nico rosberg

Nico Rosberg on life after Formula One and becoming an eco-investor

As he celebrates his 35th birthday, the former racing driver explains why investing in green tech has never been more important

When you’ve spent your entire life hitting the world’s most exciting race courses in some of its fastest cars, one imagines retirement can be, well, a bit slow. Some move into lower octane championships, some become commentators. Others sell cars or – in the case of Paolo Barilla – helm the family pasta company.

When Nico Rosberg retired in 2016, just five days after winning his first and only world championship, it was a big surprise. At 31, the German still had plenty of years on the track in him and was clearly at the top of his game but, he said, he wanted to quit while he was ahead. So what would he do next?

Well, after a quick stint on the podcast circuit, the answer for Rosberg was to join the heady world of investing – and specifically eco-investing. He now holds shares in environmentally conscious firms including Formula E, Tier Mobility, Lilium and Chargepoint, as well as becoming a founding member of the Greentech Festival. Here he tells us about his journey into eco-investing and why he’s devoted his life to helping green entrepreneurs.

nico rosberg

Why is it important to you to invest in organisations that have a low or positive impact on the environment?
As an entrepreneur, I try to follow one principle: I want to make a positive impact with my business, whether it’s for the environment or for society. As humans, one of the biggest challenges we face is the climate crisis and all its associated consequences for life on this planet. This is a tragedy of which we are all aware but I want to face it with positivity. I believe we can find solutions to the world’s most pressing problems and that we have the responsibility to do so. Being able to contribute to endeavours that are doing this is a great source of personal happiness.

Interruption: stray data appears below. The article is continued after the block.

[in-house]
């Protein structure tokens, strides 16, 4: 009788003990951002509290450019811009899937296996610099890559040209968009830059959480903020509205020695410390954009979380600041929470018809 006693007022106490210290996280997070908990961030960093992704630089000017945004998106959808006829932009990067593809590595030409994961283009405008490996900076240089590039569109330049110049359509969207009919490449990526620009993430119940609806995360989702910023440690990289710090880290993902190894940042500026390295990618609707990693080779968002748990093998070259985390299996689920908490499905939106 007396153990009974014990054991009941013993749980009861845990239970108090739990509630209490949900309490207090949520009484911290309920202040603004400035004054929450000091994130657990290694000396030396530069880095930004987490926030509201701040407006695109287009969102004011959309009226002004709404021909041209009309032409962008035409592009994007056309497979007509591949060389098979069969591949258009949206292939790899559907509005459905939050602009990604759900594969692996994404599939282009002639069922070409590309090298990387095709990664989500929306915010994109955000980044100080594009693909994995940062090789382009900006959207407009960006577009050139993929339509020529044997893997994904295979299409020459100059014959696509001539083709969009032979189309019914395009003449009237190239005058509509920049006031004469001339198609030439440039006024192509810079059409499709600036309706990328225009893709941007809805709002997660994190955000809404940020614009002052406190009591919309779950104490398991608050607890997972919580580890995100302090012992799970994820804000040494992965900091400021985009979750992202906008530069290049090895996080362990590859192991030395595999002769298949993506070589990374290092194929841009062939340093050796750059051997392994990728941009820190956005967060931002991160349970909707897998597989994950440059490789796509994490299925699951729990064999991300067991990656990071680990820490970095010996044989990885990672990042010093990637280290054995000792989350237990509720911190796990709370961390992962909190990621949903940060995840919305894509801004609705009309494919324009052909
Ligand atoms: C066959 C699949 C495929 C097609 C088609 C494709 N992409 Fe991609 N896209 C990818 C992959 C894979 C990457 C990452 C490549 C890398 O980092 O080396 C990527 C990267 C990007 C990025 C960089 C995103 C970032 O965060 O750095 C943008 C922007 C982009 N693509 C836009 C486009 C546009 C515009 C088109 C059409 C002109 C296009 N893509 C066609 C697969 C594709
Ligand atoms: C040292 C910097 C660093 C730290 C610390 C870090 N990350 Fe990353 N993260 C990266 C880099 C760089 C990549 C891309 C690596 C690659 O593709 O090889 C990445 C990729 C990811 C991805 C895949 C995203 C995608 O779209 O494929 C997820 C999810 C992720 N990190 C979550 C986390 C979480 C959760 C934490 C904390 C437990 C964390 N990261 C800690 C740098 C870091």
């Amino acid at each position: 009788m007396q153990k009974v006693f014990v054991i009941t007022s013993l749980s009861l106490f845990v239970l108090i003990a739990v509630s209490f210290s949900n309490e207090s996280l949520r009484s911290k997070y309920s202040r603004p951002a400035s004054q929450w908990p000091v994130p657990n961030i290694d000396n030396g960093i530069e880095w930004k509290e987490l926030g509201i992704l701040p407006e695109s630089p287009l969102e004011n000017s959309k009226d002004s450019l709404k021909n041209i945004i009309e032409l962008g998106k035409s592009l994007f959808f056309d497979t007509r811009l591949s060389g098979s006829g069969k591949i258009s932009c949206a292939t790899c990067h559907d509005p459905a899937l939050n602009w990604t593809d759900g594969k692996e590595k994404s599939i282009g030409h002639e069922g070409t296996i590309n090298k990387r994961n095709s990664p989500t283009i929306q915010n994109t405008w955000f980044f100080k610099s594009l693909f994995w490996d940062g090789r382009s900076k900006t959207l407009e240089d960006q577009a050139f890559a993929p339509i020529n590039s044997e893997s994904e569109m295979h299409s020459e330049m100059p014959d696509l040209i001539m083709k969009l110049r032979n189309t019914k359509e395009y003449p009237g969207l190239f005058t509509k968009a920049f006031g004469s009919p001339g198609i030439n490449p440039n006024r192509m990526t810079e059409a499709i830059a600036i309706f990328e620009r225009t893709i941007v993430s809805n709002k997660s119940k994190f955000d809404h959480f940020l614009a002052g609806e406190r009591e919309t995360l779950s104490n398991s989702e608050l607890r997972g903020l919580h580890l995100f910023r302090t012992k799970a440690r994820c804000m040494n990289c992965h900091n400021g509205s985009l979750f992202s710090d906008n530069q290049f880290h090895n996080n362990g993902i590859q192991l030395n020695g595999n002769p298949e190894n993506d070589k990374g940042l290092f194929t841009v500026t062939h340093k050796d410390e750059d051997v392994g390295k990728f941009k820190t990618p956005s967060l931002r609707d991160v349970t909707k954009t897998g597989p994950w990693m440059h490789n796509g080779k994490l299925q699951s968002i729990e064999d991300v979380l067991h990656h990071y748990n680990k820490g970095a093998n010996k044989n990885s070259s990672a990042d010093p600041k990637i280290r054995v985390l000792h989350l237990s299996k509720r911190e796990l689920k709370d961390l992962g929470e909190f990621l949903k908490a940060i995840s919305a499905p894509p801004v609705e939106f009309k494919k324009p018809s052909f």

Do you think this is something more investors should be considering?
Sustainability is not an investment trend, but a necessity. Our global economy will collapse if we don’t make every effort to reduce its negative impact on the planet. Many companies have already adapted to become more environmentally conscious and governments everywhere are working on stricter regulations. Investors can help drive this development so it’s great to see the interest we receive from stakeholders at the Greentech Festival.

"I’m fascinated by green food trends like meat replacements. It's amazing how technology in this area has resulted in a new mindset among consumers."

Where did the idea for the Greentech Festival come from?
In 2018, I was awarded the Greentech Entrepreneur of the Year award by Marco Voigt and Sven Krüger, who had established the awards more than a decade ago. We had all been looking towards CES Las Vegas for new technologies and wondered why it was all being carted into the desert. Why couldn’t we showcase innovative solutions in Europe? We decided we wanted to give it a go and founded the Greentech Festival.

What do you hope to achieve with the festival?